From late-October 2004 to January 2005, Mr. Rebert took a medical leave, during which time Barbara Eubanks ("Mrs. Eubanks"), an African-American, and Defendant Paula Barr ("Defendant Barr" or "Barr") served as interim Co-Directors. Plaintiff avers that Defendant Barr: brought with her to the Co-director's position racial issues from her past. Defendant Barr had kept secret for 26 years her husband's involvement in Lillie Belle Allen's racially motivated murder in 1969. Defendant Barr's secret was exposed when the murder trial was finally held in 2003 just blocks from YCCYS's offices. (Id. at ¶ 26). Plaintiff also avers that "[D]efendant Barr used her co-director's position to lash out at [sic] because she was hurt by this public disclosure of a secret kept so long." (Id. at ¶ 27). Indeed, Plaintiff contends that because of the secret and/or its disclosure, Barr harbored ill-will toward African-American women, including Plaintiff. Plaintiff claims that as a result, Barr simultaneously excluded Plaintiff from supervisory meetings and also used Plaintiff's "occasional failure to attend supervisory meetings because of her work load as a reason to circumvent [Plaintiff's] supervisory authority." (Id. at ¶¶ 29-30).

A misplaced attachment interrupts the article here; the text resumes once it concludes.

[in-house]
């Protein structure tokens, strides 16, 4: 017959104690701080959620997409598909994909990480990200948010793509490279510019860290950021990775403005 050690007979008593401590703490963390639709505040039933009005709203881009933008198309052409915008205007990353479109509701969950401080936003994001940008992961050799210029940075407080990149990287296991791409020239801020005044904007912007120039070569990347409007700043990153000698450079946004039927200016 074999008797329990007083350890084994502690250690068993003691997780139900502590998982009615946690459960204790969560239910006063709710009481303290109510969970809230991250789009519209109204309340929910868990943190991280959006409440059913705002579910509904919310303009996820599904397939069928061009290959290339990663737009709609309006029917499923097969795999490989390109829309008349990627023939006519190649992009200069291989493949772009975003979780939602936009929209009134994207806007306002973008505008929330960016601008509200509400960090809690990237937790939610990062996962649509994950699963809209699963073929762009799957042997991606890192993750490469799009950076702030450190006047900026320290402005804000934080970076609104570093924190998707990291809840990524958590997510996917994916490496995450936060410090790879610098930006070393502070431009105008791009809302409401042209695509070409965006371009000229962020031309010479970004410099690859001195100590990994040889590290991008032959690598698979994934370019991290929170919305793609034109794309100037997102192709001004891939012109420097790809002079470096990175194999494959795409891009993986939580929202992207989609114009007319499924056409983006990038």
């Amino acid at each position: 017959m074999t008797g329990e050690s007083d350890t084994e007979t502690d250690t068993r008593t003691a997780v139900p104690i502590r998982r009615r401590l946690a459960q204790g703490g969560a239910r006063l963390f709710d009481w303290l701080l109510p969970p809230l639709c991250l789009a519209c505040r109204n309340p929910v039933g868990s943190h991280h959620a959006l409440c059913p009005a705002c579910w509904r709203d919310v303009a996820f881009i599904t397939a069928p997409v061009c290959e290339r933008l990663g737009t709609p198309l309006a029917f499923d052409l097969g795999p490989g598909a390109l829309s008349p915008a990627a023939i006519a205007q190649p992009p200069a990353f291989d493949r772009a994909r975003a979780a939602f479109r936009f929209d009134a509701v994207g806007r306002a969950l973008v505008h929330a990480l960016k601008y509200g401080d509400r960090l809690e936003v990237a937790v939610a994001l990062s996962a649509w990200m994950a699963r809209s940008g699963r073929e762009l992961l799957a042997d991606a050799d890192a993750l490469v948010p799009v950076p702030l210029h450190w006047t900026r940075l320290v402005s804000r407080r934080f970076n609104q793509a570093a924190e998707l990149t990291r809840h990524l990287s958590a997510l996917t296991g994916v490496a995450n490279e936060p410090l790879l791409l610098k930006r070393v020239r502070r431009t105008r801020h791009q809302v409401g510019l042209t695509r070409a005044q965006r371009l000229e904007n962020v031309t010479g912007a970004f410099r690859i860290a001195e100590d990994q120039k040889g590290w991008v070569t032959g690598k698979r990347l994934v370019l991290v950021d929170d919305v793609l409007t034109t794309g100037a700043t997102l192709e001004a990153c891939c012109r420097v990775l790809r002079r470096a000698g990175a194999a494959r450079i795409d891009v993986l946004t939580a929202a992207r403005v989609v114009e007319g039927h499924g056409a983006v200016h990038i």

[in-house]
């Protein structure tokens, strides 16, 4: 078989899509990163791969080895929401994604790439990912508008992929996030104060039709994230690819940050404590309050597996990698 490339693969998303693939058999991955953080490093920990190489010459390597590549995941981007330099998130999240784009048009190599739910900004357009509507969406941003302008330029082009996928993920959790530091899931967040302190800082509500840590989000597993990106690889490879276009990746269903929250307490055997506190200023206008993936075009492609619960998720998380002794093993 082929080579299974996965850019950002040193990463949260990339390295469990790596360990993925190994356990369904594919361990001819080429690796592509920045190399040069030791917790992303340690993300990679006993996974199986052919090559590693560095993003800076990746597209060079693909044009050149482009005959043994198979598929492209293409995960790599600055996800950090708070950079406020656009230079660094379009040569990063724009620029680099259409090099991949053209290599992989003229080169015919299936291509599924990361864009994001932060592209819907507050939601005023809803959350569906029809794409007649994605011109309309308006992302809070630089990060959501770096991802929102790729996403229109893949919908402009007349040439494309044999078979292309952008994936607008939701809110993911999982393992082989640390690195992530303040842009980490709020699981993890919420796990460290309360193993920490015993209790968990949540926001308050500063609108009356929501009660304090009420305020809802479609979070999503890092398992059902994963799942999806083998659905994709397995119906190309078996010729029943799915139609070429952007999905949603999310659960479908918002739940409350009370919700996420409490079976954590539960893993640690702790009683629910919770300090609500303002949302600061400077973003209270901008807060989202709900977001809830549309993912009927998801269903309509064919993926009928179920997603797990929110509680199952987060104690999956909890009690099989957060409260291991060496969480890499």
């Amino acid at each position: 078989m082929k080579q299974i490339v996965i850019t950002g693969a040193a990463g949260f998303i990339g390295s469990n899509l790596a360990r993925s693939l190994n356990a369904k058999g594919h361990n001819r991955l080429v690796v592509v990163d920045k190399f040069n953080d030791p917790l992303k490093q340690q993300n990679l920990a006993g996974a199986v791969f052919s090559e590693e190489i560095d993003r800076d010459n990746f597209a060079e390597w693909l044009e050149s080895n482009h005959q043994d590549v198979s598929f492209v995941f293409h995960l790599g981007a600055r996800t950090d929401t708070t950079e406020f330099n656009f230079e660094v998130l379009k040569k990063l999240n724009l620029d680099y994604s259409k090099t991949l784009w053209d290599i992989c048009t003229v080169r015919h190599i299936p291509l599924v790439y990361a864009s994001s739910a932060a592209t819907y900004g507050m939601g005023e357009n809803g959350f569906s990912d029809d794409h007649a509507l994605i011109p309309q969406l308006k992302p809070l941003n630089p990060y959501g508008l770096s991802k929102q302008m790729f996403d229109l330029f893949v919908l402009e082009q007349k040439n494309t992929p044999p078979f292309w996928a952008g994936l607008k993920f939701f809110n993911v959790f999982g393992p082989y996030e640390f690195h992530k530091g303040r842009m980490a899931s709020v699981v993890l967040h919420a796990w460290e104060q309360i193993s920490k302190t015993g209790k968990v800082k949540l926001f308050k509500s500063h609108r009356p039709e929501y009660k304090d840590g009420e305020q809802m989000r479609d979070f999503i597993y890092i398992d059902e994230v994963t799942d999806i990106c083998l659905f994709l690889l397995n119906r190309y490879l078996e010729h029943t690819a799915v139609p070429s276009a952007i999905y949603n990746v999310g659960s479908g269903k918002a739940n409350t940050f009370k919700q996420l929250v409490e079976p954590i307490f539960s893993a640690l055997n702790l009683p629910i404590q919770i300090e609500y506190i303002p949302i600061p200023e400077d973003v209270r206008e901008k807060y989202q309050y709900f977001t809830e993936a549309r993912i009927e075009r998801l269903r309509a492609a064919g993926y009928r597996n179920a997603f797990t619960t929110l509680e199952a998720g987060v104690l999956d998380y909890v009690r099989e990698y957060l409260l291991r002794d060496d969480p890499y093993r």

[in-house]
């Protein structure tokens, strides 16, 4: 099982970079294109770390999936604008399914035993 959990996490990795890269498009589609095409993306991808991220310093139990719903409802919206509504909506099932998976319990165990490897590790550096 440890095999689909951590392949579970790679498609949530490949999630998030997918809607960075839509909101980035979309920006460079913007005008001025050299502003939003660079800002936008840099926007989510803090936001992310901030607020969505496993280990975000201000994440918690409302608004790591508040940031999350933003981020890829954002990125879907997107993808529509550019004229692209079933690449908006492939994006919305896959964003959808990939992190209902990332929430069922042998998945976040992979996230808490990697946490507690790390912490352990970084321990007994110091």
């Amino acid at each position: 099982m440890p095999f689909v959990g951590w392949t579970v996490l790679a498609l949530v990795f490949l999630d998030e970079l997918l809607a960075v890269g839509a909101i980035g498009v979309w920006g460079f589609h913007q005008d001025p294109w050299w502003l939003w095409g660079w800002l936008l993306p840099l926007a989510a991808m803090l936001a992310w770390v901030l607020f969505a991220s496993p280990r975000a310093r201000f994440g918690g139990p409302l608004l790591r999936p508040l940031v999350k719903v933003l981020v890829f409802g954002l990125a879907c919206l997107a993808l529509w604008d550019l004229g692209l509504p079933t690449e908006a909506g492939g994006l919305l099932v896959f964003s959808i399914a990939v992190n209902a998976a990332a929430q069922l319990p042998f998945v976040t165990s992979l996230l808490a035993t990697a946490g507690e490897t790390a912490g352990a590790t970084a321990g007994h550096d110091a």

Notably, Plaintiff also alleges that Defendants Barr and Ledbetter "had a relationship outside of their work relationship. They supported each other in their harassment of [Plaintiff]." (Id. at ¶ 28). In support thereof, Plaintiff avers that even after Barr was appointed Co-Director, she made no attempt to stop Ledbetter's harassment of Plaintiff. Plaintiff also avers that Defendants "Barr and Ledbetter were working together to create a work environment so hostile that [Plaintiff] would resign." (Id. at ¶ 40).
As a result of Defendant Barr's alleged treatment of Plaintiff, Plaintiff approached Mrs. Eubanks to complain about Barr.*fn2 Plaintiff alleges that when Barr found out about her complaints to Mrs. Eubanks, Barr was upset, so she went to Plaintiff's "office and began loudly banging on the door." (Id. at ¶ 32). Plaintiff claims to have been "terrified and afraid to leave her office" as a result of Barr's behavior, and she further claims that when Barr was confronted about the incident, "Barr used the pretext of asking [Plaintiff] for information relating to vacation time." (Id. at ¶ 33).
Plaintiff also avers that Defendant Barr's ill-treatment toward her continued, with Defendant Barr's meetings with Plaintiff being held outside the presence of Mrs. Eubanks, despite Plaintiff's request therefor. Plaintiff also avers that during these meetings, Barr had Ms. Abel attend, and that this violated company policy.
As a result of the alleged treatment of Defendants Barr and Ledbetter, Plaintiff avers that she sought medical treatment for work-related stress. Indeed, Plaintiff contends that her stress levels increased as the hostility of the environment in which she worked ...